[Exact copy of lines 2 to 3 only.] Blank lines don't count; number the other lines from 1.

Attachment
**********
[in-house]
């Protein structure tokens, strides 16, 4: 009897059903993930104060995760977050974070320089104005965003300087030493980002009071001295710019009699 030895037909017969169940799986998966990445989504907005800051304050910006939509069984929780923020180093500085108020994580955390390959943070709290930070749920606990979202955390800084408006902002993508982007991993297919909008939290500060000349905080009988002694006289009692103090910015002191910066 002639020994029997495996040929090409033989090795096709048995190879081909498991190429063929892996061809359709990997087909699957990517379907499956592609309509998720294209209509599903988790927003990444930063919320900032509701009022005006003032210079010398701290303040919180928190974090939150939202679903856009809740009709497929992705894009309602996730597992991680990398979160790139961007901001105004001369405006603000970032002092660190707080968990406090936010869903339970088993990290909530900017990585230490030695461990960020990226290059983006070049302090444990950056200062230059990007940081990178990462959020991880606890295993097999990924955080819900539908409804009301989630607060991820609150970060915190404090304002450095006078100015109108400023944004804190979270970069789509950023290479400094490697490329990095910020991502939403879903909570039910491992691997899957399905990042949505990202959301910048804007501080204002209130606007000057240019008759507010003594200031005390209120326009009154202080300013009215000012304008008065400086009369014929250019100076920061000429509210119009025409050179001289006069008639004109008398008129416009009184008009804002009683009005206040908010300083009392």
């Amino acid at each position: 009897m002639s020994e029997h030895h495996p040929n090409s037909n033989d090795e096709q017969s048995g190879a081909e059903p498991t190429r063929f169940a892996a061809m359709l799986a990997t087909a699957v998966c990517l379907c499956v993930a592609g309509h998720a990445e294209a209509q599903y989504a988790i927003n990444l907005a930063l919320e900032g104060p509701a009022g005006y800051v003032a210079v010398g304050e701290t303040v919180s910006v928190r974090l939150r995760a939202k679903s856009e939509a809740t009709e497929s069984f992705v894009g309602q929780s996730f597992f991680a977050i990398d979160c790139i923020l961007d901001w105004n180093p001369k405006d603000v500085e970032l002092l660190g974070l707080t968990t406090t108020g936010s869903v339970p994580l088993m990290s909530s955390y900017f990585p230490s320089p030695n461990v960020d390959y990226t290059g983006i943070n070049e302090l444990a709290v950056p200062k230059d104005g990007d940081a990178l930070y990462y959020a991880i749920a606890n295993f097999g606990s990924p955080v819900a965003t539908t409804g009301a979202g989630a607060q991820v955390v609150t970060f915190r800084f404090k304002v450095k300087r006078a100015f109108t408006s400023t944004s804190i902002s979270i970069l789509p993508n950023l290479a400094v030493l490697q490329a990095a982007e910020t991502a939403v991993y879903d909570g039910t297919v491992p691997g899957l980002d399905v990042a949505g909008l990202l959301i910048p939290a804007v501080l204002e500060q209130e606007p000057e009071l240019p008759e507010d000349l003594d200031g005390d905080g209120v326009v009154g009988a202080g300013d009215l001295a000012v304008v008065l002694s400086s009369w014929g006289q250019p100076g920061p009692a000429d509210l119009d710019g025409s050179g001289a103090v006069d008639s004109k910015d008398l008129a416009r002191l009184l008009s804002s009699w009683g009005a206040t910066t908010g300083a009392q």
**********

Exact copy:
């Protein structure tokens, strides 16, 4: 009897059903993930104060995760977050974070320089104005965003300087030493980002009071001295710019009699 030895037909017969169940799986998966990445989504907005800051304050910006939509069984929780923020180093500085108020994580955390390959943070709290930070749920606990979202955390800084408006902002993508982007991993297919909008939290500060000349905080009988002694006289009692103090910015002191910066 002639020994029997495996040929090409033989090795096709048995190879081909498991190429063929892996061809359709990997087909699957990517379907499956592609309509998720294209209509599903988790927003990444930063919320900032509701009022005006003032210079010398701290303040919180928190974090939150939202679903856009809740009709497929992705894009309602996730597992991680990398979160790139961007901001105004001369405006603000970032002092660190707080968990406090936010869903339970088993990290909530900017990585230490030695461990960020990226290059983006070049302090444990950056200062230059990007940081990178990462959020991880606890295993097999990924955080819900539908409804009301989630607060991820609150970060915190404090304002450095006078100015109108400023944004804190979270970069789509950023290479400094490697490329990095910020991502939403879903909570039910491992691997899957399905990042949505990202959301910048804007501080204002209130606007000057240019008759507010003594200031005390209120326009009154202080300013009215000012304008008065400086009369014929250019100076920061000429509210119009025409050179001289006069008639004109008398008129416009009184008009804002009683009005206040908010300083009392």
């Amino acid at each position: 009897m002639s020994e029997h030895h495996p040929n090409s037909n033989d090795e096709q017969s048995g190879a081909e059903p498991t190429r063929f169940a892996a061809m359709l799986a990997t087909a699957v998966c990517l379907c499956v993930a592609g309509h998720a990445e294209a209509q599903y989504a988790i927003n990444l907005a930063l919320e900032g104060p509701a009022g005006y800051v003032a210079v010398g304050e701290t303040v919180s910006v928190r974090l939150r995760a939202k679903s856009e939509a809740t009709e497929s069984f992705v894009g309602q929780s996730f597992f991680a977050i990398d979160c790139i923020l961007d901001w105004n180093p001369k405006d603000v500085e970032l002092l660190g974070l707080t968990t406090t108020g936010s869903v339970p994580l088993m990290s909530s955390y900017f990585p230490s320089p030695n461990v960020d390959y990226t290059g983006i943070n070049e302090l444990a709290v950056p200062k230059d104005g990007d940081a990178l930070y990462y959020a991880i749920a606890n295993f097999g606990s990924p955080v819900a965003t539908t409804g009301a979202g989630a607060q991820v955390v609150t970060f915190r800084f404090k304002v450095k300087r006078a100015f109108t408006s400023t944004s804190i902002s979270i970069l789509p993508n950023l290479a400094v030493l490697q490329a990095a982007e910020t991502a939403v991993y879903d909570g039910t297919v491992p691997g899957l980002d399905v990042a949505g909008l990202l959301i910048p939290a804007v501080l204002e500060q209130e606007p000057e009071l240019p008759e507010d000349l003594d200031g005390d905080g209120v326009v009154g009988a202080g300013d009215l001295a000012v304008v008065l002694s400086s009369w014929g006289q250019p100076g920061p009692a000429d509210l119009d710019g025409s050179g001289a103090v006069d008639s004109k910015d008398l008129a416009r002191l009184l008009s804002s009699w009683g009005a206040t910066t908010g300083a009392q």